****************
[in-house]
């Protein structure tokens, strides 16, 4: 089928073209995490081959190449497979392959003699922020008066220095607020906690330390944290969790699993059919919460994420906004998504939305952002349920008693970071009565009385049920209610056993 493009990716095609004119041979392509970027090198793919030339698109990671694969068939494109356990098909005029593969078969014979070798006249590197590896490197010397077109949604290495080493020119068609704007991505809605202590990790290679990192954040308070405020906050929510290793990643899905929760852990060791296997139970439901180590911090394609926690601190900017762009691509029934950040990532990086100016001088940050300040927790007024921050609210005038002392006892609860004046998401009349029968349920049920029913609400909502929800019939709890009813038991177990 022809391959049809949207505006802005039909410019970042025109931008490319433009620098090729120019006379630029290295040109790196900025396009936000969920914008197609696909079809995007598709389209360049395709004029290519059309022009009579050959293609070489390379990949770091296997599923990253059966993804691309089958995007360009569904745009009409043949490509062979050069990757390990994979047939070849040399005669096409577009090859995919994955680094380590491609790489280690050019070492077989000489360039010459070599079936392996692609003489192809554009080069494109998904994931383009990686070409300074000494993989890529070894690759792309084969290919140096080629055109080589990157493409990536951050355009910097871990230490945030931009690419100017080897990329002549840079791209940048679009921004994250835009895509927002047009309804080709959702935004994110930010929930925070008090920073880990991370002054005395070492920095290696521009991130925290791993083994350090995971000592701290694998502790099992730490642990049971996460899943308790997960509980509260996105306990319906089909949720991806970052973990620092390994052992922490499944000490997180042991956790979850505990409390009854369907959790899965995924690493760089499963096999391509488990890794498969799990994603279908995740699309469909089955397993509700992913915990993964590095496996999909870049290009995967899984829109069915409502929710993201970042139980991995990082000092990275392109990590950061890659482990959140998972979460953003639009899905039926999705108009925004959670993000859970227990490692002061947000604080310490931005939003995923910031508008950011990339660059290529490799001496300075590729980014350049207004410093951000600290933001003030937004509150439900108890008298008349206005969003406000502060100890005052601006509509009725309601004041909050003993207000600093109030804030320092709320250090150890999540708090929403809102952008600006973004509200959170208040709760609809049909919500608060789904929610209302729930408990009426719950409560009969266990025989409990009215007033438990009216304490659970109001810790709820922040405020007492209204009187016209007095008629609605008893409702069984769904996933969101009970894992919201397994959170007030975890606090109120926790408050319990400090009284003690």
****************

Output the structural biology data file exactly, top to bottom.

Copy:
[in-house]
């Protein structure tokens, strides 16, 4: 089928073209995490081959190449497979392959003699922020008066220095607020906690330390944290969790699993059919919460994420906004998504939305952002349920008693970071009565009385049920209610056993 493009990716095609004119041979392509970027090198793919030339698109990671694969068939494109356990098909005029593969078969014979070798006249590197590896490197010397077109949604290495080493020119068609704007991505809605202590990790290679990192954040308070405020906050929510290793990643899905929760852990060791296997139970439901180590911090394609926690601190900017762009691509029934950040990532990086100016001088940050300040927790007024921050609210005038002392006892609860004046998401009349029968349920049920029913609400909502929800019939709890009813038991177990 022809391959049809949207505006802005039909410019970042025109931008490319433009620098090729120019006379630029290295040109790196900025396009936000969920914008197609696909079809995007598709389209360049395709004029290519059309022009009579050959293609070489390379990949770091296997599923990253059966993804691309089958995007360009569904745009009409043949490509062979050069990757390990994979047939070849040399005669096409577009090859995919994955680094380590491609790489280690050019070492077989000489360039010459070599079936392996692609003489192809554009080069494109998904994931383009990686070409300074000494993989890529070894690759792309084969290919140096080629055109080589990157493409990536951050355009910097871990230490945030931009690419100017080897990329002549840079791209940048679009921004994250835009895509927002047009309804080709959702935004994110930010929930925070008090920073880990991370002054005395070492920095290696521009991130925290791993083994350090995971000592701290694998502790099992730490642990049971996460899943308790997960509980509260996105306990319906089909949720991806970052973990620092390994052992922490499944000490997180042991956790979850505990409390009854369907959790899965995924690493760089499963096999391509488990890794498969799990994603279908995740699309469909089955397993509700992913915990993964590095496996999909870049290009995967899984829109069915409502929710993201970042139980991995990082000092990275392109990590950061890659482990959140998972979460953003639009899905039926999705108009925004959670993000859970227990490692002061947000604080310490931005939003995923910031508008950011990339660059290529490799001496300075590729980014350049207004410093951000600290933001003030937004509150439900108890008298008349206005969003406000502060100890005052601006509509009725309601004041909050003993207000600093109030804030320092709320250090150890999540708090929403809102952008600006973004509200959170208040709760609809049909919500608060789904929610209302729930408990009426719950409560009969266990025989409990009215007033438990009216304490659970109001810790709820922040405020007492209204009187016209007095008629609605008893409702069984769904996933969101009970894992919201397994959170007030975890606090109120926790408050319990400090009284003690």